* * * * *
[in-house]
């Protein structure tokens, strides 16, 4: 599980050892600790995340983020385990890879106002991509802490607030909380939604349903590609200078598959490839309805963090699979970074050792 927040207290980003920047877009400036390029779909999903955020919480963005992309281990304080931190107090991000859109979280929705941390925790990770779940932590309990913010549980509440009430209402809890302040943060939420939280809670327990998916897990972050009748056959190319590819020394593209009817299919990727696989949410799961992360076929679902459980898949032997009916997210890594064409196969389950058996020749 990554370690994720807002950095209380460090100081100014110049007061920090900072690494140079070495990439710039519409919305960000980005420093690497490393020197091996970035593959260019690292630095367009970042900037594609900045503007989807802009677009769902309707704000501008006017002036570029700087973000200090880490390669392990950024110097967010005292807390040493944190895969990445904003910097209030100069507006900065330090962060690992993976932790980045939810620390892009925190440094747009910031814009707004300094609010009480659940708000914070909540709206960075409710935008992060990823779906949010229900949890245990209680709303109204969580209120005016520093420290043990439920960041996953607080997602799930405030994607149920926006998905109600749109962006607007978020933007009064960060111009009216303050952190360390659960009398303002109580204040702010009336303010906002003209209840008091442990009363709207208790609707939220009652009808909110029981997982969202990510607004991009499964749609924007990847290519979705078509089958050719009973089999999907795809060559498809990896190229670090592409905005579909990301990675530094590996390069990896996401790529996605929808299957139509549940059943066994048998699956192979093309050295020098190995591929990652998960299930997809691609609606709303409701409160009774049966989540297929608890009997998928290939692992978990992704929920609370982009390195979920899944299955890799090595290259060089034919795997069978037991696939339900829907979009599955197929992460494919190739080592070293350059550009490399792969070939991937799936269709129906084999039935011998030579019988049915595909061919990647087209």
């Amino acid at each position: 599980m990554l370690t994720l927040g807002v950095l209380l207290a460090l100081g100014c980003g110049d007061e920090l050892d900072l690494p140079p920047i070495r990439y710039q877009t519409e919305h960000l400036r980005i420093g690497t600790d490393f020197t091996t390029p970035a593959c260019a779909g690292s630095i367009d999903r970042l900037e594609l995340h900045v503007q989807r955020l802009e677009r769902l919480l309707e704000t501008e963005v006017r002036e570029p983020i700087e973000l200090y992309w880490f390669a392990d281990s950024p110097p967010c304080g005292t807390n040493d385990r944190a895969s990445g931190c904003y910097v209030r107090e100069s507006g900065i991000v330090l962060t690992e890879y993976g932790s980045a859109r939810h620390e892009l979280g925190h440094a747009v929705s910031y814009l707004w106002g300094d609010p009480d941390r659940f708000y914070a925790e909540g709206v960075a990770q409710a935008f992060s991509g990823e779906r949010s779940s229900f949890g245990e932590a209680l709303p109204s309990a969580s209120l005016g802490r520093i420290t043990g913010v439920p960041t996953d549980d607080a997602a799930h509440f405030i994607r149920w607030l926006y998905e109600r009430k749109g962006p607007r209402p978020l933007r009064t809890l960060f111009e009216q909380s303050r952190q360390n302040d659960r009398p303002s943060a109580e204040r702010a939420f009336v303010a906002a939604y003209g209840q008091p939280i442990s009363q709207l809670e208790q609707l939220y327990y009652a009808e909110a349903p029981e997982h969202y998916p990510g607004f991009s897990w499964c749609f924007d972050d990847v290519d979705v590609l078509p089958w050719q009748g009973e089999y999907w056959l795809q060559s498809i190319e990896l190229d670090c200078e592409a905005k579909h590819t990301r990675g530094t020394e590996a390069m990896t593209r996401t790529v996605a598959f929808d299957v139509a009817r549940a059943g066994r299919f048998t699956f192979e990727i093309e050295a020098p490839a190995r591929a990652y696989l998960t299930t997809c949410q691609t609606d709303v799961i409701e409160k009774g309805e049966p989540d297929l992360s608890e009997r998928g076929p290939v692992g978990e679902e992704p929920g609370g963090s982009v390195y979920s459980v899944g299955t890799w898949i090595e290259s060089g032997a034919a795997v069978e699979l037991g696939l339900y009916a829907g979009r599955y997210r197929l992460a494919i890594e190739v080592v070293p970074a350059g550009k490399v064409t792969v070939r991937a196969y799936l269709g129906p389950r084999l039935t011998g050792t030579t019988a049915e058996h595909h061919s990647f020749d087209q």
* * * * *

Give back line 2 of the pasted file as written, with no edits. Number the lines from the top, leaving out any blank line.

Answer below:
């Protein structure tokens, strides 16, 4: 599980050892600790995340983020385990890879106002991509802490607030909380939604349903590609200078598959490839309805963090699979970074050792 927040207290980003920047877009400036390029779909999903955020919480963005992309281990304080931190107090991000859109979280929705941390925790990770779940932590309990913010549980509440009430209402809890302040943060939420939280809670327990998916897990972050009748056959190319590819020394593209009817299919990727696989949410799961992360076929679902459980898949032997009916997210890594064409196969389950058996020749 990554370690994720807002950095209380460090100081100014110049007061920090900072690494140079070495990439710039519409919305960000980005420093690497490393020197091996970035593959260019690292630095367009970042900037594609900045503007989807802009677009769902309707704000501008006017002036570029700087973000200090880490390669392990950024110097967010005292807390040493944190895969990445904003910097209030100069507006900065330090962060690992993976932790980045939810620390892009925190440094747009910031814009707004300094609010009480659940708000914070909540709206960075409710935008992060990823779906949010229900949890245990209680709303109204969580209120005016520093420290043990439920960041996953607080997602799930405030994607149920926006998905109600749109962006607007978020933007009064960060111009009216303050952190360390659960009398303002109580204040702010009336303010906002003209209840008091442990009363709207208790609707939220009652009808909110029981997982969202990510607004991009499964749609924007990847290519979705078509089958050719009973089999999907795809060559498809990896190229670090592409905005579909990301990675530094590996390069990896996401790529996605929808299957139509549940059943066994048998699956192979093309050295020098190995591929990652998960299930997809691609609606709303409701409160009774049966989540297929608890009997998928290939692992978990992704929920609370982009390195979920899944299955890799090595290259060089034919795997069978037991696939339900829907979009599955197929992460494919190739080592070293350059550009490399792969070939991937799936269709129906084999039935011998030579019988049915595909061919990647087209």